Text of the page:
Another practical dressing aid is the 'Dressing Stick'. As with the sock aid, it is a staple piece of equipment for those who have difficulty dressing and undressing without assistance. It enables the user to pull clothing over their shoulders, reducing the amount of flexibility required to do so. This particular model also has a shoehorn built in.
A particularly inventive dressing aid for women is the 'Bra Buddy'. Its clever design means that a bra can be put on and taken off again even if you have the user of just one hand.
Another best seller at Essential Aids is the 'Sliplift Pants Aid', which helps the process of putting on underwear. It works using a similar principle to the sock aid mentioned earlier, with the garment stretched across a wire frame.
The person's legs are then inserted into the underwear, and the frame is drawn over the feet and up the legs. It's a great solution for people who have difficulty putting on their underwear because of flexibility issues.
Arthritis affecting the hands is common, particularly in elderly people. A loss of dexterity can leave someone facing difficulties with numerous day-to-day tasks. Anything which requires fine motor control of the hands and fingers can be problematic, like using knives and forks in the kitchen, for example.
Getting dressed also presents issues if you have this symptom - buttoning up clothing for instance. Essential Aids supplies the 'Button Hook / Zip Puller' for just this purpose. It has an oversize, ribbed handle, which is attached to a narrow wire loop.
The wide handle is intended as an aid to stability, while the loop enables a technique for doing up buttons without requiring the fingertips.
At the other end of the tool is a hook which is useful when using zips.
Whether it's the result of joint pain or other symptoms, issues with the feet are commonplace in elderly people. Inflammation and swelling may cause ongoing discomfort and mean wearing standard footwear is uncomfortable.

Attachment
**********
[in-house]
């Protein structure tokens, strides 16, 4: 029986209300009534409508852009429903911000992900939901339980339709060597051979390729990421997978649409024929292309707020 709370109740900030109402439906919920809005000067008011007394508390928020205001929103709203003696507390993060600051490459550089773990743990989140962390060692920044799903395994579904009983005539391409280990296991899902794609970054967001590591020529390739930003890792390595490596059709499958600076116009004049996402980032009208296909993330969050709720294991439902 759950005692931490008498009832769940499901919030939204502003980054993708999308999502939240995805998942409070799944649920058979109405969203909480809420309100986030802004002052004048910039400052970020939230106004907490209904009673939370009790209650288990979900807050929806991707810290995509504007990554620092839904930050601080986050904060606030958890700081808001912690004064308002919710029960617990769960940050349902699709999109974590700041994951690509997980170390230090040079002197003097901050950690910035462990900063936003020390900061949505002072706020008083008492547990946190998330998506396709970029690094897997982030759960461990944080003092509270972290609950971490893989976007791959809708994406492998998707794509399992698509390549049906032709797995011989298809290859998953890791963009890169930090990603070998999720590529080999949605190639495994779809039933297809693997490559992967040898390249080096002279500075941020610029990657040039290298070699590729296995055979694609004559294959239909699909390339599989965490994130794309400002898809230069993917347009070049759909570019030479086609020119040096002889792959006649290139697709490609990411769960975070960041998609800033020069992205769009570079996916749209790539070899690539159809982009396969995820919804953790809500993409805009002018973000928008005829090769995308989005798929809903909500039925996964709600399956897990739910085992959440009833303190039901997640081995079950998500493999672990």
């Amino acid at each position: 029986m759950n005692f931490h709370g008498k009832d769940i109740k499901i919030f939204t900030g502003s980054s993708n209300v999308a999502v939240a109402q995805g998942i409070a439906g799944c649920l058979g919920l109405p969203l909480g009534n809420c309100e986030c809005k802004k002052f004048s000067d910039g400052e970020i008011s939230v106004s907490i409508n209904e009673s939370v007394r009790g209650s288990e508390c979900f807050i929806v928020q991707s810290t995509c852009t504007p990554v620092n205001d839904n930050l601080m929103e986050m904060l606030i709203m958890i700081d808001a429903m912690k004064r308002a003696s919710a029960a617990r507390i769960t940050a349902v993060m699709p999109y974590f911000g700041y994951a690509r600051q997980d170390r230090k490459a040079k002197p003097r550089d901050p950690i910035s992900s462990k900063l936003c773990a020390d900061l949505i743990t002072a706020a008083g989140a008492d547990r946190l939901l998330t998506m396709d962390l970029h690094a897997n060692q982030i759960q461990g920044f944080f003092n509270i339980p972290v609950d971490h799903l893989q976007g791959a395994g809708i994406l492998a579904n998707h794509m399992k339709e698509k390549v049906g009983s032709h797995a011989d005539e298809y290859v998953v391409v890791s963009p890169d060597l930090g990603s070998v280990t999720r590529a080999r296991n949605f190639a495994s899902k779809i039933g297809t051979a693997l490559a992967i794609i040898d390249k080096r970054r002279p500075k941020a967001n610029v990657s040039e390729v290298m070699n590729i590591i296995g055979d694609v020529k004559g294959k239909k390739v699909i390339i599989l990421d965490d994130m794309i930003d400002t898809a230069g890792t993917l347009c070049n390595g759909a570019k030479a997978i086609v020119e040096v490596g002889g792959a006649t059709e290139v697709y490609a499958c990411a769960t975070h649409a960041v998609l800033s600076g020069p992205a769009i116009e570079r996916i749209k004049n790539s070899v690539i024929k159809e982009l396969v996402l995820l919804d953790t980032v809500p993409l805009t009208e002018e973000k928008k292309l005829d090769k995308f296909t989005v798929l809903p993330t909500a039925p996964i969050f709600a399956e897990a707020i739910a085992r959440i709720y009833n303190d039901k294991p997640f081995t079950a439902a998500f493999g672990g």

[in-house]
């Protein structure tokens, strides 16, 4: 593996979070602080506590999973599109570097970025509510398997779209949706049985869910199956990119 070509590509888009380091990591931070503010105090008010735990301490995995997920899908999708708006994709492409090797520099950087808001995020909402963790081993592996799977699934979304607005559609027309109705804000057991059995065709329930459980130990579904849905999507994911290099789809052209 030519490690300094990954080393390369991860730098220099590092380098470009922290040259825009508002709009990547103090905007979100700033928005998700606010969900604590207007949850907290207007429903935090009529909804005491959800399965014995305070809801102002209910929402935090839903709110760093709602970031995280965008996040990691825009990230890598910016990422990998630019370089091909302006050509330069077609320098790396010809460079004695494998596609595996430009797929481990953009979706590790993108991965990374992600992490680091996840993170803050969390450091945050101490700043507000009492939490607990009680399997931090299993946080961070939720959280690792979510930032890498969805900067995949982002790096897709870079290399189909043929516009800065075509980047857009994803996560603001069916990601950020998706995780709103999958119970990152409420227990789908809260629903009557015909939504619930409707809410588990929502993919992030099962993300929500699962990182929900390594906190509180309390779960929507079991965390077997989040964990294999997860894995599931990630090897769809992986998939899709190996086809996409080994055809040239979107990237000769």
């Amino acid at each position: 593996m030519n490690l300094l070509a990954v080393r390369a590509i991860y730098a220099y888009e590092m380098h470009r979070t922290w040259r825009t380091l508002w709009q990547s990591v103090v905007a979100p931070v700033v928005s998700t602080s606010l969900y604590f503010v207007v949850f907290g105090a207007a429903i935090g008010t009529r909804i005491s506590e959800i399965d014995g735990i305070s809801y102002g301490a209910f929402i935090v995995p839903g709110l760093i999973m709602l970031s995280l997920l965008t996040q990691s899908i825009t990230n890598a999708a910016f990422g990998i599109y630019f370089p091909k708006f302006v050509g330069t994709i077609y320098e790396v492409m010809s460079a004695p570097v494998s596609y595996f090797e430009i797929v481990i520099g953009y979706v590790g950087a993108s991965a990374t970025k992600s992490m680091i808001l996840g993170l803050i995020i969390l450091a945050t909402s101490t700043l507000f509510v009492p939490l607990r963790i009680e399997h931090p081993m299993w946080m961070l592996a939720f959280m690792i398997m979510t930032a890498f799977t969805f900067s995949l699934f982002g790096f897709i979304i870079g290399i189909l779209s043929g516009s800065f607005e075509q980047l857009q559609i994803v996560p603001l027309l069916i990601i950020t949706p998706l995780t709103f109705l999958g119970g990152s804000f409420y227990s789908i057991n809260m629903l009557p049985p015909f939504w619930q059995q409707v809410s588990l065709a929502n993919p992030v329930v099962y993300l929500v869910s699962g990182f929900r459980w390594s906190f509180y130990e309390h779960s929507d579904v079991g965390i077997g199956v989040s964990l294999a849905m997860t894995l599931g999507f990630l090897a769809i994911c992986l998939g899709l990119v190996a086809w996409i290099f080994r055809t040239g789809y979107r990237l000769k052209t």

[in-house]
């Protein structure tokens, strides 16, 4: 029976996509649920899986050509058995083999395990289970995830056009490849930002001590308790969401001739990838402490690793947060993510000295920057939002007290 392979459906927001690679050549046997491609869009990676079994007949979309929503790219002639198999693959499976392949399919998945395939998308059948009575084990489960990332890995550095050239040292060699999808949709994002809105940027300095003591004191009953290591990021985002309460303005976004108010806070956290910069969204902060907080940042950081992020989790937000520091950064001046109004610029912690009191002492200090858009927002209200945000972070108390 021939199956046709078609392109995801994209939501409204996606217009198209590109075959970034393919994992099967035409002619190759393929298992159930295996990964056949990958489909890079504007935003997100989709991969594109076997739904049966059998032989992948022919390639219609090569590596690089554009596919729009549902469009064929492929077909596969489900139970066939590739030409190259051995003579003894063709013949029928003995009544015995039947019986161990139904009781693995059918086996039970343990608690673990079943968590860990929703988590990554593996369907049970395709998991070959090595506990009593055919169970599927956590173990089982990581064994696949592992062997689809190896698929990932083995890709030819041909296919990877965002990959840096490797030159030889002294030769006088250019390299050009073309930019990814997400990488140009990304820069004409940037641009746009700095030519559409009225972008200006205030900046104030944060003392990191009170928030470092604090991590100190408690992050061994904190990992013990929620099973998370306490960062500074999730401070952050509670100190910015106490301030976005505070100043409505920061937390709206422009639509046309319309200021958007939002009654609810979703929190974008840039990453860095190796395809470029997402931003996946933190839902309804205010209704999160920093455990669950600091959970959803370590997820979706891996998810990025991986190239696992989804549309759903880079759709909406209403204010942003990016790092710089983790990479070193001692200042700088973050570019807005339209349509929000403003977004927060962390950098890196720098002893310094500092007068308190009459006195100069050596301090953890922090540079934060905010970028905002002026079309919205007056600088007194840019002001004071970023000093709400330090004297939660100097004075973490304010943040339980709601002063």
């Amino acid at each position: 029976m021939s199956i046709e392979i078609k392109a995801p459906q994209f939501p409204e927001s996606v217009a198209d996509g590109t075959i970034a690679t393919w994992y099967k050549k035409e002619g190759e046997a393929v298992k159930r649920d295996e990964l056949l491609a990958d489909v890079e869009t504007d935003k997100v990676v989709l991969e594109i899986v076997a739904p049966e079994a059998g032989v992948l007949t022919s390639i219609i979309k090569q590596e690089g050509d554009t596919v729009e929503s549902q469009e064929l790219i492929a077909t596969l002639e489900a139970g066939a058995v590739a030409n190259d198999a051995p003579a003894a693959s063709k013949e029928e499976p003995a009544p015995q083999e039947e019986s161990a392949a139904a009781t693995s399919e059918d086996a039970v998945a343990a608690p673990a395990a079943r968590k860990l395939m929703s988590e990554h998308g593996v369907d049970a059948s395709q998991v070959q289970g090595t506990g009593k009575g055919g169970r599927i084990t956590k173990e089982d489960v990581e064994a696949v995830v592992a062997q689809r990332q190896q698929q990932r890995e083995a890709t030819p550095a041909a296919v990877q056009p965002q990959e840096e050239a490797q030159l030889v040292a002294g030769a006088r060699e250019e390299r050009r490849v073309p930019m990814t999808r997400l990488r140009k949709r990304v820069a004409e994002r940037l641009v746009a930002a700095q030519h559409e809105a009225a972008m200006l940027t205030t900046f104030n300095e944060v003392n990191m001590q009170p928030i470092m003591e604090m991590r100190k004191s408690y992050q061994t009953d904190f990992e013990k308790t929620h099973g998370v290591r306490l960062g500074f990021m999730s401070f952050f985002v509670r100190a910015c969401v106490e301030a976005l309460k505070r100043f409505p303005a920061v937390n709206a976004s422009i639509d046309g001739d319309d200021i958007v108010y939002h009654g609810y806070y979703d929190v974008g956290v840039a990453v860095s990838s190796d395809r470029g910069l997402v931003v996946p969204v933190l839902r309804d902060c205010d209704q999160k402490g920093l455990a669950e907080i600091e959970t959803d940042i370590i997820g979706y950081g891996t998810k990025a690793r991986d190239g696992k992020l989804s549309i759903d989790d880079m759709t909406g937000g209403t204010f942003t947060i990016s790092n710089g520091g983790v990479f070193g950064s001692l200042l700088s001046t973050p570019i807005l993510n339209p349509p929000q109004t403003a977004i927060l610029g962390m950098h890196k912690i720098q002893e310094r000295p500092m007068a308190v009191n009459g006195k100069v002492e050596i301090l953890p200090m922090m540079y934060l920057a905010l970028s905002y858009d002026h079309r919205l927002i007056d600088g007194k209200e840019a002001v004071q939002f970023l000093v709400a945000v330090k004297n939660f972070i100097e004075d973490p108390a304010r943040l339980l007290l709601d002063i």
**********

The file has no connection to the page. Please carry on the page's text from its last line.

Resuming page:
Essential Aids' 'Foot Comfort' category contains special footwear designed to address this issue and ease pain in the feet. Fleece pads are excellent to protect bony parts of the foot which are painful when they come into contact with hard or even semi-hard surfaces.
The 'Heel Protectors' do precisely this job, strapping snugly around the heel, delivering soft cushioning to that area of the foot. They do this without enclosing the toes, leaving them to breathe.
For swollen feet, special slippers are available which are both larger and much easier to put on and take off than standard versions. They have wide apertures which are easy to slip the foot into, and wide fastenings. These fastenings have multiple settings so they're able to adjust to fit, depending on how much swelling the person is experiencing at a given time.
While wide slippers are great for use around the home, the Essential Aids' range also includes extra wide shoes which are suitable for getting out and about. Available for both men and women, these share similar fastening methods as the slippers, with very wide apertures to ensure putting them on and taking them off again is as painless as possible.